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Transparency & Trust at Work

Updated: Jun 8, 2020

More and more companies today are realizing that employee trust is a key driver of operational success. With large bodies of recent research supporting the concept that employees who trust their leader, and the company that employs them, are more engaged, more productive, less absent, and more likely to stay loyal to their employer.

Earning, and maintaining, a trustworthy relationship with your employees (especially if you lead a large number of people) can seem daunting. But there is one thing that is undeniably clear, across all industries and all types of people:


Start here, and you’ll find increasing transparency with your employees, as a leader, is a low-cost, quick to implement strategy to impact your employee engagement, and as a result – your bottom line.

Here are 5 tips to build transparency that cost next to nothing, and which you can start today:

1. Start talking. The best place to start as a leader is to be the one who initiates conversation. Are you communicating with your employees on a consistent basis? This is particularly important in times of change or crisis – your employees don’t expect you to have all the answers or be able to speak freely about sensitive issues. But they do expect you to care enough to talk to them about what’s going on. Acknowledge gaps in information where they exist, without dancing around them, letting your employees know you’ll keep them informed as much as possible.

2. Listen more than you talk: Provide information and context up front, but then step back and let your employees take the lead. Enter conversations expecting they will have something to say, and be ready to engage with them. Remember that if open dialogue and transparency hasn’t been out front in your organization in the past, it will take time for your employees to feel comfortable sharing their voice. Help build that trust by providing opportunities for them to speak up, responding in a positive and appreciative way when they do, and asking leading questions to generate conversation. How do you feel about this? What questions do you have for me? Do you think this is the right approach? Do you have any ideas you’d like to share on how we can do this better? What is important for you to know right now?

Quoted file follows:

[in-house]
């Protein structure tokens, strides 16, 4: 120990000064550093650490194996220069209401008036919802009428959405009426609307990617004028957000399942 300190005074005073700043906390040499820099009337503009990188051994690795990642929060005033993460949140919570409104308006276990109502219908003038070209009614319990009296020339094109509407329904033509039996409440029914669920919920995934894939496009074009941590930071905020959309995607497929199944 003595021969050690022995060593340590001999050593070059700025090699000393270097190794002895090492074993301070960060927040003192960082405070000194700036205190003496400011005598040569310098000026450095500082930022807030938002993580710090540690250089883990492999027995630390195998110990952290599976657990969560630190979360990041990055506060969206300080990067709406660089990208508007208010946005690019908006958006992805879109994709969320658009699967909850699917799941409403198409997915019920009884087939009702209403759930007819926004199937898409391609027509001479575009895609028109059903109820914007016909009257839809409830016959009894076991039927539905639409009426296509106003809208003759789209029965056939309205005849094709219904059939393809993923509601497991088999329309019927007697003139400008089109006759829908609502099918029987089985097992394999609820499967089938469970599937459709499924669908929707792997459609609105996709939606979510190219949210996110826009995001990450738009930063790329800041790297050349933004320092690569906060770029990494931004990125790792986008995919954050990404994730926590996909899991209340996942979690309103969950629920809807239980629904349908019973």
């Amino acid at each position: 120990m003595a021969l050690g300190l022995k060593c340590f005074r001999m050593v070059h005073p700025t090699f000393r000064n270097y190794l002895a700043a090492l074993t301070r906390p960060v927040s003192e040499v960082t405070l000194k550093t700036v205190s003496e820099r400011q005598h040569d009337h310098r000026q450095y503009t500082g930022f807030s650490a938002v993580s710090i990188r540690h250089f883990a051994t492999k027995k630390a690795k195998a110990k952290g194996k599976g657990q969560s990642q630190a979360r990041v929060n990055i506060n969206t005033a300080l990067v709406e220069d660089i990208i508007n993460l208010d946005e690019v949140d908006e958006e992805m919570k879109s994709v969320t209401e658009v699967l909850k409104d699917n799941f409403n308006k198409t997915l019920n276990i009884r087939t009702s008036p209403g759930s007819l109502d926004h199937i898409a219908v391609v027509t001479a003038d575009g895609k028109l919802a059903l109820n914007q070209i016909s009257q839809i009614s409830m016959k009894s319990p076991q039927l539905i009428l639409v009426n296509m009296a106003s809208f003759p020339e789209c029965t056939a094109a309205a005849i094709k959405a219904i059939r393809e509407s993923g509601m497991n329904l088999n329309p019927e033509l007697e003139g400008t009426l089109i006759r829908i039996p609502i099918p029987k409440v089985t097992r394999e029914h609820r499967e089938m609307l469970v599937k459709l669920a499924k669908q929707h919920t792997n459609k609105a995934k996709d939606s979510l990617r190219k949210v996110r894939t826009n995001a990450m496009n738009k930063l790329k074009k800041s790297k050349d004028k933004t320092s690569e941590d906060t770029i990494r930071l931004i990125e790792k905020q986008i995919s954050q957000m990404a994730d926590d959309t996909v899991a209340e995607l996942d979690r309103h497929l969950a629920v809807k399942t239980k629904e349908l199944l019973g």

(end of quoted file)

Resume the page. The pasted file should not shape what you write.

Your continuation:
3. Target your message to your audience: What is important for your employees to hear from you? Is the information you’re sharing with them valuable and targeted to what they need to hear? Don’t come at them with corporate jargon and circular messages – they want to know what does this mean for me?

4. Create opportunities for 2-way dialogue: Do your employees feel comfortable talking about what’s on their mind? Sharing their ideas? Asking questions? Have you put appropriate forums in place to facilitate this dialogue? Town halls (in person or video) and company chat forums are two great avenues for large scale communication, and in addition regular team and 1:1 check-ins with direct supervisors are important to allow for safe spaces for employees to voice their thoughts and opinions.

5. Don’t penalize those who speak up: Once you’ve put the above practices in place, do not impede progress by penalizing those who use these forums to ask questions or share their input. Send a message within the organization that this is a safe place for dialogue. Employees today are looking for leaders and companies they can trust, and today’s employees are no longer satisfied with towing the company line, while being kept in the dark. This trend is not going away, and companies that don’t start prioritizing the employee relationship, may soon find themselves in a tricky situation.

Ps. We've got the expertise and resources to help you inspire your teams to get engaged, and bring their purpose to the table. Check it out at


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